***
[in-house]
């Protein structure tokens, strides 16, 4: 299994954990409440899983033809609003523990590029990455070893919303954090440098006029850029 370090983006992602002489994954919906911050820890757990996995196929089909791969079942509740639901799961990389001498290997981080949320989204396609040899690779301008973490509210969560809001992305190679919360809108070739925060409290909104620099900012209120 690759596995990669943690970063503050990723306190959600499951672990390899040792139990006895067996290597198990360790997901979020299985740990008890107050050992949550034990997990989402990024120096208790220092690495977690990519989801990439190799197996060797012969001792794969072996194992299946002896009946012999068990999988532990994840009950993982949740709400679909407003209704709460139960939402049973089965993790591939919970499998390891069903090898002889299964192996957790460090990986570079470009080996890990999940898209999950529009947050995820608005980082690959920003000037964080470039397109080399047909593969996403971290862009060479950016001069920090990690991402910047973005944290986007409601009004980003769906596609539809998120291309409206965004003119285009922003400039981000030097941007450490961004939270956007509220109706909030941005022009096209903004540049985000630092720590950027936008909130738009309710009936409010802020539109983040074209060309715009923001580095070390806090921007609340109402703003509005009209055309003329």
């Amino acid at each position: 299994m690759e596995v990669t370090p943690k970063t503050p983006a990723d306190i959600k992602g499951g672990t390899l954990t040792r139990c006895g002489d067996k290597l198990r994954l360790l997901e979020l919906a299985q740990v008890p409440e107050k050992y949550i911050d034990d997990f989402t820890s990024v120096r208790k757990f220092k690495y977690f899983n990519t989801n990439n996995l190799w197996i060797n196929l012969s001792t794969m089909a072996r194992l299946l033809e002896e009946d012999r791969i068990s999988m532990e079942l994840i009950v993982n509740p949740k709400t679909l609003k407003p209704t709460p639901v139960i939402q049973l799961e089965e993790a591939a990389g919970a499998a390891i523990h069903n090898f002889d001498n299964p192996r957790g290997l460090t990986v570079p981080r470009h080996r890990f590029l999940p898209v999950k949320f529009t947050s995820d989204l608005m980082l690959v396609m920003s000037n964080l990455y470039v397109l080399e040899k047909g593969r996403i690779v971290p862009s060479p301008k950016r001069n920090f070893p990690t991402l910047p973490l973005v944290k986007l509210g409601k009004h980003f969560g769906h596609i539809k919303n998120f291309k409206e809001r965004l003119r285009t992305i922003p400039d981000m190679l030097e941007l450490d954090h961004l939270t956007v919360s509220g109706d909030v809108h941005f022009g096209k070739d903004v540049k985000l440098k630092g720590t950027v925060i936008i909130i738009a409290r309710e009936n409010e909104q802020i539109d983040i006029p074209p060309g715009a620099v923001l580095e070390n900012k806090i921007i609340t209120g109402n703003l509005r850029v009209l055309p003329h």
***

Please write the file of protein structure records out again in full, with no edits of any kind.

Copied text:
[in-house]
């Protein structure tokens, strides 16, 4: 299994954990409440899983033809609003523990590029990455070893919303954090440098006029850029 370090983006992602002489994954919906911050820890757990996995196929089909791969079942509740639901799961990389001498290997981080949320989204396609040899690779301008973490509210969560809001992305190679919360809108070739925060409290909104620099900012209120 690759596995990669943690970063503050990723306190959600499951672990390899040792139990006895067996290597198990360790997901979020299985740990008890107050050992949550034990997990989402990024120096208790220092690495977690990519989801990439190799197996060797012969001792794969072996194992299946002896009946012999068990999988532990994840009950993982949740709400679909407003209704709460139960939402049973089965993790591939919970499998390891069903090898002889299964192996957790460090990986570079470009080996890990999940898209999950529009947050995820608005980082690959920003000037964080470039397109080399047909593969996403971290862009060479950016001069920090990690991402910047973005944290986007409601009004980003769906596609539809998120291309409206965004003119285009922003400039981000030097941007450490961004939270956007509220109706909030941005022009096209903004540049985000630092720590950027936008909130738009309710009936409010802020539109983040074209060309715009923001580095070390806090921007609340109402703003509005009209055309003329």
């Amino acid at each position: 299994m690759e596995v990669t370090p943690k970063t503050p983006a990723d306190i959600k992602g499951g672990t390899l954990t040792r139990c006895g002489d067996k290597l198990r994954l360790l997901e979020l919906a299985q740990v008890p409440e107050k050992y949550i911050d034990d997990f989402t820890s990024v120096r208790k757990f220092k690495y977690f899983n990519t989801n990439n996995l190799w197996i060797n196929l012969s001792t794969m089909a072996r194992l299946l033809e002896e009946d012999r791969i068990s999988m532990e079942l994840i009950v993982n509740p949740k709400t679909l609003k407003p209704t709460p639901v139960i939402q049973l799961e089965e993790a591939a990389g919970a499998a390891i523990h069903n090898f002889d001498n299964p192996r957790g290997l460090t990986v570079p981080r470009h080996r890990f590029l999940p898209v999950k949320f529009t947050s995820d989204l608005m980082l690959v396609m920003s000037n964080l990455y470039v397109l080399e040899k047909g593969r996403i690779v971290p862009s060479p301008k950016r001069n920090f070893p990690t991402l910047p973490l973005v944290k986007l509210g409601k009004h980003f969560g769906h596609i539809k919303n998120f291309k409206e809001r965004l003119r285009t992305i922003p400039d981000m190679l030097e941007l450490d954090h961004l939270t956007v919360s509220g109706d909030v809108h941005f022009g096209k070739d903004v540049k985000l440098k630092g720590t950027v925060i936008i909130i738009a409290r309710e009936n409010e909104q802020i539109d983040i006029p074209p060309g715009a620099v923001l580095e070390n900012k806090i921007i609340t209120g109402n703003l509005r850029v009209l055309p003329h």